The lower six floors of the building uses the Beaux Arts style of architecture reflected in nearby buildings. The tall and slender structure has mandated setbacks and vertical bold columns of white glazed brick. The residential lobby has a hippodrome shape richly emphasized by wood paneling and marble inlays. A two level fitness center and mixed use retail space are also on the lower six floors.[4]

Within the building, 16 floors containing 94 long stay hotel rooms comprise the "Envoy Club". The remaining 81 apartments make up the rest of the condominium project.

Layout and Features

Micheal Graves & Associates developed a quiet intimate blueprint with small floor plates with only a hand full of apartments on each floor.

The apartments have large windows providing natural light, nine foot ceilings, hardwood floors, walk-in closets, in-suite Bosch washer and dryer and some suites come with a balcony or terrace. Individual suites have Miele or Sub-Zero brand appliances, granite counter tops in the kitchen, marble in the bathroom with custom lighting.

A 24 hour concierge is on duty, a doorman with live-in Superintendent. Amenities include, but are not limited to, cable and internet, a fitness center with pool, sauna and steam room, a Fifth Avenue Club for residents, cinema room and a roof deck.[5]

Floor Plans

425 Fifth Avenue offers 97 floor plans. Here are a few examples:


425 Fifth Avenue is expensive and offers many amenities ... for the price. Here are some of the highlights:

  • A 24 hour doorman
  • 24 hour concierge
  • The Superintendent lives in the building
  • A fitness club
  • Business room
  • Children's play room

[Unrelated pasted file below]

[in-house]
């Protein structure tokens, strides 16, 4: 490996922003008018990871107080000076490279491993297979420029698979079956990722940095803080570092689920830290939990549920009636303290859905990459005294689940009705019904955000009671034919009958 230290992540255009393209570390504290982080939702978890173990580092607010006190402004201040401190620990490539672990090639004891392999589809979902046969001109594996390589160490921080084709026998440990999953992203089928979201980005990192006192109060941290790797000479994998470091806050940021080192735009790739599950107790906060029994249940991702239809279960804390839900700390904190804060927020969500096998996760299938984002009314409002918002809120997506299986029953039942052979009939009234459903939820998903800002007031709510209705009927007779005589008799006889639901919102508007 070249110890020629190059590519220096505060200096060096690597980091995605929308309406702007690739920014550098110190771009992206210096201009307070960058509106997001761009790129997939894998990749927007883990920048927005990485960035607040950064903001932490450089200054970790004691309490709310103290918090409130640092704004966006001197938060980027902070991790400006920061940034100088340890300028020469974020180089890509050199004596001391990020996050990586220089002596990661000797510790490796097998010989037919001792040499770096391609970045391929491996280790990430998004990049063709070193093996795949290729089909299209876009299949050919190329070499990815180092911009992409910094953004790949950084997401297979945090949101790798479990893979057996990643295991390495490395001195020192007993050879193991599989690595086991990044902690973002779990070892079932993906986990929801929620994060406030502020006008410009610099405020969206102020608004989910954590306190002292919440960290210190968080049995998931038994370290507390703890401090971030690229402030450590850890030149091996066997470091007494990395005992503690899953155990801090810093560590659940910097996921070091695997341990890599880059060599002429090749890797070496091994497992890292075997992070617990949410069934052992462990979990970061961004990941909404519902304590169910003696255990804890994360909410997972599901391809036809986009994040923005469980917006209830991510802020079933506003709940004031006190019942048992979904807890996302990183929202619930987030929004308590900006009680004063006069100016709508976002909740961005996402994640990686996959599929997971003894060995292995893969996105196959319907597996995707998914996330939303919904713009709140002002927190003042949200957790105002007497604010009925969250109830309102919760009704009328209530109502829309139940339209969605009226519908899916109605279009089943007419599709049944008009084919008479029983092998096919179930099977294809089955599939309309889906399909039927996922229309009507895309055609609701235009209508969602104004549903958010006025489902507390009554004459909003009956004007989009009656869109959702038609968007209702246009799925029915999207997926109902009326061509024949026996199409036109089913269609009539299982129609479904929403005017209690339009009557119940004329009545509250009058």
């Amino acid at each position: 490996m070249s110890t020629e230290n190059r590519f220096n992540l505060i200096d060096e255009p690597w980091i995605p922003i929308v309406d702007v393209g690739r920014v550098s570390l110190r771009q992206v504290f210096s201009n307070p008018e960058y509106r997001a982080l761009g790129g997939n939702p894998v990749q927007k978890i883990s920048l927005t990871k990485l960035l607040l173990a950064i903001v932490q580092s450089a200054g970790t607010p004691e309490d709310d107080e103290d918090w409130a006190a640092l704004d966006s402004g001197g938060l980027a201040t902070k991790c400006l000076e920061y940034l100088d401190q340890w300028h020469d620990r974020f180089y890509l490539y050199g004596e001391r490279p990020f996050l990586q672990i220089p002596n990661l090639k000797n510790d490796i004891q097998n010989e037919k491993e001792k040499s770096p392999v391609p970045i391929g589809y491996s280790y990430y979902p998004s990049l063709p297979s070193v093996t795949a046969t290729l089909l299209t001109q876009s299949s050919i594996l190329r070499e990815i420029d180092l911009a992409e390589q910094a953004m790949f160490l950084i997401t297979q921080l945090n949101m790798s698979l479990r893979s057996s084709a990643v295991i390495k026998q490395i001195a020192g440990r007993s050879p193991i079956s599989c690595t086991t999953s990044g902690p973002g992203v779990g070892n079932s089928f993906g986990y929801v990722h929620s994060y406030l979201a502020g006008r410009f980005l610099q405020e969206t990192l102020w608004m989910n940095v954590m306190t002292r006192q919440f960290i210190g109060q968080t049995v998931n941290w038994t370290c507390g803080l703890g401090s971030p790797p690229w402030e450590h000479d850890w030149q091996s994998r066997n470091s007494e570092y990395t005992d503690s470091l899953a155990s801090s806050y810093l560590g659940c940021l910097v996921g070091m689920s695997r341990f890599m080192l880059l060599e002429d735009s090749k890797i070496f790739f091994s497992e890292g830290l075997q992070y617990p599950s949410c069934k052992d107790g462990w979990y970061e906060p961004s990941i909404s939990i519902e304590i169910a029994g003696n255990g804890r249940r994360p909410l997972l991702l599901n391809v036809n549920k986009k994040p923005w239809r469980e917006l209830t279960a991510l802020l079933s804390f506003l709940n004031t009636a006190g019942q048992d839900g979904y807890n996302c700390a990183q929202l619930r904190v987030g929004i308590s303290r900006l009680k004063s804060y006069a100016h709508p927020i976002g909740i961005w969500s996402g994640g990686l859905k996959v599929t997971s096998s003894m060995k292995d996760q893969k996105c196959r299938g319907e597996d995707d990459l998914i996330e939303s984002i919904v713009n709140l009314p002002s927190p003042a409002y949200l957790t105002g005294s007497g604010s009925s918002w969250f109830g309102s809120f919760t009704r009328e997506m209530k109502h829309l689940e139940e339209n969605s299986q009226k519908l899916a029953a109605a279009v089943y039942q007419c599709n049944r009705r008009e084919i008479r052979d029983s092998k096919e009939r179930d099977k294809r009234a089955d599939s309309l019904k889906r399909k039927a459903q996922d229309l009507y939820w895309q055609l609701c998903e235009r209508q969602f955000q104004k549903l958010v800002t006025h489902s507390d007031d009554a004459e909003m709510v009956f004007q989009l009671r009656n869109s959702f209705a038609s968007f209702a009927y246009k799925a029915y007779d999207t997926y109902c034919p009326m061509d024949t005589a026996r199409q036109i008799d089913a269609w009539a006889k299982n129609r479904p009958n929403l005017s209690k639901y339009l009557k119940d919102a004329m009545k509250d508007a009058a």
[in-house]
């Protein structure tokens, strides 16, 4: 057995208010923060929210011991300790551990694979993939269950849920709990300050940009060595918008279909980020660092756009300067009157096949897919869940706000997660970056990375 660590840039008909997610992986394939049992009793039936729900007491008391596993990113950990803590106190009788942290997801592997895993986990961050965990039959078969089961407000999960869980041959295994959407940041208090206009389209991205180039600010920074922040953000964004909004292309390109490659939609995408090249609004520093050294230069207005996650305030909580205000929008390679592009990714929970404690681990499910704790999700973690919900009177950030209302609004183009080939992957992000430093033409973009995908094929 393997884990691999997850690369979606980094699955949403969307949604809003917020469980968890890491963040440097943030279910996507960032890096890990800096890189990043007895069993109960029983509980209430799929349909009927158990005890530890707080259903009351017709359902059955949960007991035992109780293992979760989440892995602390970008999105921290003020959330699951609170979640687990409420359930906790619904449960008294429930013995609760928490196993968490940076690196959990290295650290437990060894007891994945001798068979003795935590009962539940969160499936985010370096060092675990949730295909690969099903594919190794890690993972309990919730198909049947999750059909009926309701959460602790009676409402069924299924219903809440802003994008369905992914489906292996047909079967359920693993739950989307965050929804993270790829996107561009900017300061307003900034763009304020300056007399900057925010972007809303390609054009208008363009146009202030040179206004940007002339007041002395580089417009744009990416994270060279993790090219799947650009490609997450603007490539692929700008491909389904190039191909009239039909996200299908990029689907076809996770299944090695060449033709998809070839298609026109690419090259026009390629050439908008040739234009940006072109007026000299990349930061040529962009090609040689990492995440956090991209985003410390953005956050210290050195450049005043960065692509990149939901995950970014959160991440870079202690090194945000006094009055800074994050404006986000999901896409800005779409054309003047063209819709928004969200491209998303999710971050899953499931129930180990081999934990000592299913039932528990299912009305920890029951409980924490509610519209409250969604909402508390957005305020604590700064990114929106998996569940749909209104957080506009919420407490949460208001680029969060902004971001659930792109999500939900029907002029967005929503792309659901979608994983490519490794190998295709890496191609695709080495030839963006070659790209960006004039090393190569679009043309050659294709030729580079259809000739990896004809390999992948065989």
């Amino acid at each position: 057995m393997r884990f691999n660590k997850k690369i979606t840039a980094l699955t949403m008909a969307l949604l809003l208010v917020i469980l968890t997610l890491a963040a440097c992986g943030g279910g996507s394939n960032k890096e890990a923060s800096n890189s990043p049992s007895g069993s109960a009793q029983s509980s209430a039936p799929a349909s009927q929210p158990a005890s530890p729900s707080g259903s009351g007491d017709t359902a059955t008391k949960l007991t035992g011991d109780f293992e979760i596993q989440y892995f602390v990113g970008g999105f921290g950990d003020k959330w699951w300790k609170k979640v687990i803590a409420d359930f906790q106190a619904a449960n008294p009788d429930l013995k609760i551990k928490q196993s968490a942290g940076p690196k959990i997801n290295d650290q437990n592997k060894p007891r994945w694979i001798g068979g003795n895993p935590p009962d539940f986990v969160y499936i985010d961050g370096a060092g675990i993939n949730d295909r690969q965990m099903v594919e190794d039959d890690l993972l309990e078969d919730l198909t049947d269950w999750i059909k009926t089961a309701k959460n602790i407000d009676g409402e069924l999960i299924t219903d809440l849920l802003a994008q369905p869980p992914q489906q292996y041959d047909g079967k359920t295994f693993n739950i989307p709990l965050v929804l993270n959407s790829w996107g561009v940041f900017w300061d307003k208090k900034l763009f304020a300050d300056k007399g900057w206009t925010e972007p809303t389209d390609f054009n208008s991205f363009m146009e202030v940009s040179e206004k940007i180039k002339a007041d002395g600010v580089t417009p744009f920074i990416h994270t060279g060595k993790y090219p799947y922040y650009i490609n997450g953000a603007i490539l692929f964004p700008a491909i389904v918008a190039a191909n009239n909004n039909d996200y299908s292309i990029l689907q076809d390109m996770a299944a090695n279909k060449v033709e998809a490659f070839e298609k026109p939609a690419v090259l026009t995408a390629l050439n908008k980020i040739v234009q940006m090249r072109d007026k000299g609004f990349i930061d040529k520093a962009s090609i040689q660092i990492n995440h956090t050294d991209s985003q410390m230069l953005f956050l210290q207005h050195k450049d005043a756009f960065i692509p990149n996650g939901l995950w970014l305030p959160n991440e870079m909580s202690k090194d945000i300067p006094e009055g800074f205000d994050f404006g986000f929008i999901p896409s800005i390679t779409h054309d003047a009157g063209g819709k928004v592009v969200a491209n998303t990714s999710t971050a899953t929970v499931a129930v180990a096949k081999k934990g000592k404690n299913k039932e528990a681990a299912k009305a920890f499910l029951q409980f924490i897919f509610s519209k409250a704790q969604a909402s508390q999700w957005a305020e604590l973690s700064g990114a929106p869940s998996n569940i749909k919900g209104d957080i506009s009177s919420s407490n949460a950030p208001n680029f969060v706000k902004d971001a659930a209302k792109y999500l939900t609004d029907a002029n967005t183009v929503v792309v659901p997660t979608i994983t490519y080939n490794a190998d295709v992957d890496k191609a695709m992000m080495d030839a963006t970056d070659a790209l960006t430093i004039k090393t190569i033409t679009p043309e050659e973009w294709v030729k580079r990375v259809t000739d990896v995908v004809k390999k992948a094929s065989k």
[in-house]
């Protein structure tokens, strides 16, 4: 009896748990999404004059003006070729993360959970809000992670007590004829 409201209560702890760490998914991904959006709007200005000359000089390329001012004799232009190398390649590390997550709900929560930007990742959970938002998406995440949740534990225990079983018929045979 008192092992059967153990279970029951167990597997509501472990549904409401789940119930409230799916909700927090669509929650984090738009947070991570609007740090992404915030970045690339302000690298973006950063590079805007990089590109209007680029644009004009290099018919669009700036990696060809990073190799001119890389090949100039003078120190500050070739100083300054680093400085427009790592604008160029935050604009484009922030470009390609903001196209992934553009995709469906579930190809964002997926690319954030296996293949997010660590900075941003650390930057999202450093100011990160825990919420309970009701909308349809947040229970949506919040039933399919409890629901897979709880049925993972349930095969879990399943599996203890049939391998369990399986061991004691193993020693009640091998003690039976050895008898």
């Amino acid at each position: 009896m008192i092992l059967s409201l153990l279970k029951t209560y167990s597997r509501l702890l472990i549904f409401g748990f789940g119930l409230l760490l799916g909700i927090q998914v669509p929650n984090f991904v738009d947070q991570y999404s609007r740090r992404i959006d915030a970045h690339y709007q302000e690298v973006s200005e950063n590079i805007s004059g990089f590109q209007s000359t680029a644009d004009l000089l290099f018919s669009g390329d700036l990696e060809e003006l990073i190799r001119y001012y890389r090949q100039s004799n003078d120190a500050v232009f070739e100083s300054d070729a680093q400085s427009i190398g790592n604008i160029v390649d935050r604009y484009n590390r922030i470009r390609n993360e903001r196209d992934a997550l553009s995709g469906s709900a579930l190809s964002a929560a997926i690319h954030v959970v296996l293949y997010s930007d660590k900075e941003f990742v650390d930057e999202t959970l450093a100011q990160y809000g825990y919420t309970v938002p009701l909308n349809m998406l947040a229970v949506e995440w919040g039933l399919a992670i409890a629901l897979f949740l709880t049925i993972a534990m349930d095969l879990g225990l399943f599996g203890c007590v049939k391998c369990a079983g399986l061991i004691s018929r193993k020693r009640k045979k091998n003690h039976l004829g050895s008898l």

• Resident storage
  • However, there is no parking provided, even if you own a car

Within the suites you have:

  • Cable and Internet
  • Washer and dryer
  • Independent heat and air conditioning
  • Under counter lighting over granite counter tops
  • Bathroom comes with a marble soaking tub

Other photos:


425 Fifth Avenue Bylaws
Rentals Yes
Pets Yes
Age No
Barbecues Yes

  • 425 Fifth Avenue allows pets
  • Rentals are permitted
  • There are no age restrictions to ownership within the building


425 Fifth Avenue was not specifically designed to be a 'green building' and therefore, no project listing can be found on the United States Green Building Council website.

Residents who wish to contribute to a greener environment may do so by participating in New York City's recycling programs, ensuring that renewable and non-toxic materials are used for renovations plus their proper disposal, and by limiting the use of a car for their day to day needs.[6]


  • Manhattan has numerous parades that process down Fifth Avenue. The street is often closed several Sundays of the year to celebrate many different interests.
  • The north east corner of 34th Street was the site of Fifth Avenue's first commercial building in 1896. Benjamin Altman bought this lot and demolished the "Marble Palace" which belonged to Altman's arch rival, A.T. Stewart. The B. Altman and Company department store occupied the entire block in 1906. This was the start of a high end shopping district attracting upscale stores who wished to serve fashionable ladies.[7]
  • The famous midtown area was largely residential at the start of the 20th century. Fifth Avenue was a much narrower thoroughfare at that time and was widened in 1908 to accommodate more traffic, at the expense of its expansive sidewalks.


  1. City Realty - Review
  2. Architects Website
  3. Business locations and Community Services
  4. Construction Manager's website
  5. Three bedroom with photos
  6. USGBC - Project List
  7. History of Area